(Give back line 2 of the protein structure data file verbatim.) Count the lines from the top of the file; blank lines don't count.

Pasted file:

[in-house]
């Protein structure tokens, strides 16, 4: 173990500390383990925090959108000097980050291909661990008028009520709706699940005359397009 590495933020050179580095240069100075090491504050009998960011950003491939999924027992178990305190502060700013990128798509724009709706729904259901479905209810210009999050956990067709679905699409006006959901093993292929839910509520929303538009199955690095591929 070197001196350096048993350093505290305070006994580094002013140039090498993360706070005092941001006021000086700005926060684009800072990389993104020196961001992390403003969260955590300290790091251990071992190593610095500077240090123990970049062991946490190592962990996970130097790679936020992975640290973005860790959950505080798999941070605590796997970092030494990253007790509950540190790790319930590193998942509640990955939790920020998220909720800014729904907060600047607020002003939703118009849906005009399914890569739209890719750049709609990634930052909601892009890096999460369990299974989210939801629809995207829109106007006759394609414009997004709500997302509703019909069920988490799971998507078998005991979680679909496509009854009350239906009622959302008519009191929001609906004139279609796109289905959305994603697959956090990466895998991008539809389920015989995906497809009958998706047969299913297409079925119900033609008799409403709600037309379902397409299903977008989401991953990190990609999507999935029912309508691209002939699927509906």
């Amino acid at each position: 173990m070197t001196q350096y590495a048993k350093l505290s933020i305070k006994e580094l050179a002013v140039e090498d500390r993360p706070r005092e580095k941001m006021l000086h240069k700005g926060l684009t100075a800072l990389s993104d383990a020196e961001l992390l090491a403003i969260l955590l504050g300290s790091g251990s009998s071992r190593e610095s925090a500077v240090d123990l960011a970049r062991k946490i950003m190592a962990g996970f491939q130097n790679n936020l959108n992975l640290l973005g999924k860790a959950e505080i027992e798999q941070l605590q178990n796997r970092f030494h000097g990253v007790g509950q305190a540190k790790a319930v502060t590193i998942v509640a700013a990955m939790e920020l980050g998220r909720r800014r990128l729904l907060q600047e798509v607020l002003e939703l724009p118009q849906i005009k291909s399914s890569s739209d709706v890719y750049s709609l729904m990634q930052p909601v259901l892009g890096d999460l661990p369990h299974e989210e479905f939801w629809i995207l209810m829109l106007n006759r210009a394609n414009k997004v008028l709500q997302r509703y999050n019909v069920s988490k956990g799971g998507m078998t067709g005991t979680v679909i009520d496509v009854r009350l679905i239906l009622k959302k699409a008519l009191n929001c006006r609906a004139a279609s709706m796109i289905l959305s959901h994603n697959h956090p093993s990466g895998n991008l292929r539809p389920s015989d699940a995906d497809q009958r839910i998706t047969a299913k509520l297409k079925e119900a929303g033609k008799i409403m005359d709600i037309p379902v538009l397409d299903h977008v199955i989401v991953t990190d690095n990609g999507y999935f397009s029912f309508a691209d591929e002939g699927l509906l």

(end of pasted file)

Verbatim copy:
């Protein structure tokens, strides 16, 4: 173990500390383990925090959108000097980050291909661990008028009520709706699940005359397009 590495933020050179580095240069100075090491504050009998960011950003491939999924027992178990305190502060700013990128798509724009709706729904259901479905209810210009999050956990067709679905699409006006959901093993292929839910509520929303538009199955690095591929 070197001196350096048993350093505290305070006994580094002013140039090498993360706070005092941001006021000086700005926060684009800072990389993104020196961001992390403003969260955590300290790091251990071992190593610095500077240090123990970049062991946490190592962990996970130097790679936020992975640290973005860790959950505080798999941070605590796997970092030494990253007790509950540190790790319930590193998942509640990955939790920020998220909720800014729904907060600047607020002003939703118009849906005009399914890569739209890719750049709609990634930052909601892009890096999460369990299974989210939801629809995207829109106007006759394609414009997004709500997302509703019909069920988490799971998507078998005991979680679909496509009854009350239906009622959302008519009191929001609906004139279609796109289905959305994603697959956090990466895998991008539809389920015989995906497809009958998706047969299913297409079925119900033609008799409403709600037309379902397409299903977008989401991953990190990609999507999935029912309508691209002939699927509906």